Tribune Company Cutbacks, Lay-offs, and Off-shoring. Doesn’t it realize it’s killing Journalism?

So driven to please Wall Street, the Tribune Company is further wrecking what’s left of the editorial vitality in their already journalistically-battered newspapers. Look what’s happened to the Los Angeles Times, Baltimore Sun, and Newsday. These and other Tribune outlets have witnessed a departure of fine reporters and editors, including award winners (such as Pulitzers). Morale at the Tribune papers is understandably low. The message is clear: they don’t want to spend the money it takes to do serious journalism. Now this chain is even dismissing many U.S. employees as it outsources its circulation/customer service to the Philippines. Meanwhile, the Tribune Company is engaged in a lobbying [registration may be required] and PR effort to scuttle federal media ownership safeguards. It wants to end the key newspaper-TV cross-ownership rule, designed to ensure a community gets diverse sources of news and information. Tribune execs are telling policymakers that by being allowed to own more TV stations, it will help journalism. They are lying. They just want more of that easy money coming from the TV business. Company financials extol the profits made via such Tribune Entertainment productions as “Beastmaster” and “Mutant X.” Owning more TV stations, if the FCC axes the rule Tribune has targeted, won’t help journalism. But it will likely help them distribute a new round of Beastmasters.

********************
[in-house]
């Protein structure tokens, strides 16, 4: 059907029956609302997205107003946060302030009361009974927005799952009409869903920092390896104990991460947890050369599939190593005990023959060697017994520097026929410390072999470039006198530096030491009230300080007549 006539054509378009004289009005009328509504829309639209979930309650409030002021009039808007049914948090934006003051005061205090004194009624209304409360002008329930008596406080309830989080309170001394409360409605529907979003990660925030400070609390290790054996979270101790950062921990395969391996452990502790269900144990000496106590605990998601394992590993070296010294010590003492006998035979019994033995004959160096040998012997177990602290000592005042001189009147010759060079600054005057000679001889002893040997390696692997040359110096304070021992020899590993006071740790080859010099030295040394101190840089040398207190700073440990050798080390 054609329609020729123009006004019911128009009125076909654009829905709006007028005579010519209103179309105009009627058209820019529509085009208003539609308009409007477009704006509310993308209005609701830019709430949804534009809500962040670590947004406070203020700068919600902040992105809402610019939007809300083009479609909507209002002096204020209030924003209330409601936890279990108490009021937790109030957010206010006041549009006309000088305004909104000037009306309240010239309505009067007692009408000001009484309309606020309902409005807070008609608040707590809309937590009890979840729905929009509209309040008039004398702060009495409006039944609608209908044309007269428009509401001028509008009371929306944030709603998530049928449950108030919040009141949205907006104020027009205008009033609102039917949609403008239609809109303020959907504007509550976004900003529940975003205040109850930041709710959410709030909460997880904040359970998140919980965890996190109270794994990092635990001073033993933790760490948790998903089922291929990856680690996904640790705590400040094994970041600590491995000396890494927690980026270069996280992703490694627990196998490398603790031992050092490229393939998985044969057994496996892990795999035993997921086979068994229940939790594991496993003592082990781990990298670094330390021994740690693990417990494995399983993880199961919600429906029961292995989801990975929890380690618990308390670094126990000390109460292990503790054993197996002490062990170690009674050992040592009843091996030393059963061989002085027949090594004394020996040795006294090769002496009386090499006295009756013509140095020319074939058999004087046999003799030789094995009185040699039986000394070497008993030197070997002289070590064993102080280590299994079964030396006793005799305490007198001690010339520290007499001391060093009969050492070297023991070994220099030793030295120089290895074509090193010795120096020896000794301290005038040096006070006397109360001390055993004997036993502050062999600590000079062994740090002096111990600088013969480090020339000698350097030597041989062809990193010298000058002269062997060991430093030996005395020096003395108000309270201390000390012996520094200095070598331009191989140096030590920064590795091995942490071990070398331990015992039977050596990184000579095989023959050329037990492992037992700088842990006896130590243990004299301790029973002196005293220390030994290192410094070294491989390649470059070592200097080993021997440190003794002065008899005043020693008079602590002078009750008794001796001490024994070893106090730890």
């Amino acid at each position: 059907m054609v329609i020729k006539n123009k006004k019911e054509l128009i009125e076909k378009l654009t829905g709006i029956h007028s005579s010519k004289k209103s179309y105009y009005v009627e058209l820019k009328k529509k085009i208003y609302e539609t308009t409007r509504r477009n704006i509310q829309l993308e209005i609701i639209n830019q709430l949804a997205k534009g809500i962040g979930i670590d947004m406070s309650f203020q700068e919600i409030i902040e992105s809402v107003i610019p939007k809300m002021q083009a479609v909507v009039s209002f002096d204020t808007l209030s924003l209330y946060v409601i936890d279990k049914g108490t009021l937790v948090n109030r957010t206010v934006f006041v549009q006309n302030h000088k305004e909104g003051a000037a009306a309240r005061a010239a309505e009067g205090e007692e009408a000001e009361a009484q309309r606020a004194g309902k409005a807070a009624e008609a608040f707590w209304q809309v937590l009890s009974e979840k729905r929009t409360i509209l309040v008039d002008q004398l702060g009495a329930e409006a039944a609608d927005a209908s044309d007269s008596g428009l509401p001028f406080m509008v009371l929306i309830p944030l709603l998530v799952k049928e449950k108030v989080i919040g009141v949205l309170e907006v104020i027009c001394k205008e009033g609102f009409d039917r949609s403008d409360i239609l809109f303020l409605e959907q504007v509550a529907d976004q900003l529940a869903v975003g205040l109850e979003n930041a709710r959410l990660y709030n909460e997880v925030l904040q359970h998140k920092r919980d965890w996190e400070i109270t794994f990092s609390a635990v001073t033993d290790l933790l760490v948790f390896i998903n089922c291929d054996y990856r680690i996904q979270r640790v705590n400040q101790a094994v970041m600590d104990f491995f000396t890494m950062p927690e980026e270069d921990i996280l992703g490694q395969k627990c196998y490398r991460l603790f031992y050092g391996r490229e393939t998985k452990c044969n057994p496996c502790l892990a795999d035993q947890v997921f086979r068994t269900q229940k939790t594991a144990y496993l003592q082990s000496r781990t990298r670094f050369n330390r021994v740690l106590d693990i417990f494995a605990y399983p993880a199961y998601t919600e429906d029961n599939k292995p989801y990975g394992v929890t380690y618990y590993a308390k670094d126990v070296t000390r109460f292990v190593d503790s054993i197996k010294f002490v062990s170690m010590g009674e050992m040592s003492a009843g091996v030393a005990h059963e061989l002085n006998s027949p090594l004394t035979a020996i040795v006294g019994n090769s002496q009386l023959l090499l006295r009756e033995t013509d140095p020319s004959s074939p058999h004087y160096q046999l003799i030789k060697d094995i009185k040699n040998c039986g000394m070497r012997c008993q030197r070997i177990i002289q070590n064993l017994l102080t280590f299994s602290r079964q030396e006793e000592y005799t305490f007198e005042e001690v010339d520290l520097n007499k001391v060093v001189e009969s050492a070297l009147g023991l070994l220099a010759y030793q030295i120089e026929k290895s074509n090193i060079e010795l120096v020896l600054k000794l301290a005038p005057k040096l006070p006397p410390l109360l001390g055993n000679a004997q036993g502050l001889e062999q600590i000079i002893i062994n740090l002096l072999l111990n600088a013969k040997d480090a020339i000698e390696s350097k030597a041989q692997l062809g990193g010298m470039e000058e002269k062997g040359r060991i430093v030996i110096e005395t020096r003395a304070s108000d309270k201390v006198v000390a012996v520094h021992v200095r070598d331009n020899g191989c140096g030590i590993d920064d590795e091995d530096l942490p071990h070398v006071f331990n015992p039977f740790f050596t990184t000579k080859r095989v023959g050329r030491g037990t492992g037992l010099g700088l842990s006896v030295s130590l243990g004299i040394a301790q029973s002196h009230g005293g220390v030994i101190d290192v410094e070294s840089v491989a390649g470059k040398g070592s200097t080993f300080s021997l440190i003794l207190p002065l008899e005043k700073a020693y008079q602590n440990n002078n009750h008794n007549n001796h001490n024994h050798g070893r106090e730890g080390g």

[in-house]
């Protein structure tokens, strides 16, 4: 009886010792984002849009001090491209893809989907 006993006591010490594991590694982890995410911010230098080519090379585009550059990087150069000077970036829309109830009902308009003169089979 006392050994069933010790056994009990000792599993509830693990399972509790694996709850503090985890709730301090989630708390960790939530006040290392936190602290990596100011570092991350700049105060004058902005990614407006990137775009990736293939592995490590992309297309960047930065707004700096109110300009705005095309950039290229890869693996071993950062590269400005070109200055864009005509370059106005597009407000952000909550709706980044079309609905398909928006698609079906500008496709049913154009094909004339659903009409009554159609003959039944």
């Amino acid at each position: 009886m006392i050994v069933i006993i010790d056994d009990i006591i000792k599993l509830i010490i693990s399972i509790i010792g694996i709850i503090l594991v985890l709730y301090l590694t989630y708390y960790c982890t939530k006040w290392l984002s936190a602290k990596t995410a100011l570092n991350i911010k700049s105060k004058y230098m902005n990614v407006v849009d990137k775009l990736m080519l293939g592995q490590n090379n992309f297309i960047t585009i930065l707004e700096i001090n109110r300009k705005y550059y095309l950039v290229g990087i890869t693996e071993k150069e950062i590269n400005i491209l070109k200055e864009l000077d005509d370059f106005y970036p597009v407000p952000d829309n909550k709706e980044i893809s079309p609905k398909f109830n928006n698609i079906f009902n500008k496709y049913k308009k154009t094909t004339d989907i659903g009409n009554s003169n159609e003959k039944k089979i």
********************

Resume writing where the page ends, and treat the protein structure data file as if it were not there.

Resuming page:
We hope the FCC and Congress take notice. Weakening media ownership rules has permitted a Tribune to grow in size and power—but without any meaningful public interest quid pro quo. The Tribune should be ashamed of itself, in terms of a lack of commitment to journalism and also for its cutting back on employing people who live in the U.S.

Author: jeff

Jeff Chester is executive director of the Center for Digital Democracy. A former journalist and filmmaker, Jeff's book on U.S. electronic media politics, entitled "Digital Destiny: New Media and the Future of Democracy" was published by The New Press in January 2007. He is now working on a new book about interactive advertising and the public interest.

2 thoughts on “Tribune Company Cutbacks, Lay-offs, and Off-shoring. Doesn’t it realize it’s killing Journalism?”

  1. Honestly, as an employee of one of the television stations owned by Tribune, I think Dennis FitzSimmons and the Board of Directors should cut their own salaries before laying off employees. Dennis currently makes over $3.5 million a year, plus bonuses. It’s about time that CEOs are paid based on their performance. The company has steadily lost revenue, been involved in circulation and advertising scandals, and generally made poor business decisions since he took over as CEO. Had a Writer, Graphic Artist, Production Specialist or any other employee at one of his newspapers or television stations made an error that lost even a fraction of the money he has cost the company, they would have surely been fired. But, instead of personally taking responsibility for the failed performance of the company, FitzSimmons and the Board of Directors continue to lay off the most important resource the company has…it’s employees. Without talented people, Tribune does not stand a chance. If FitzSimmons and the Board of Directors feel they are doing a good job, then perhaps it’s that Tribune has become too large and unmanageable. If that’s the case, then they should split the Company instead of jeopardizing the quality of journalism that Tribune is known for.

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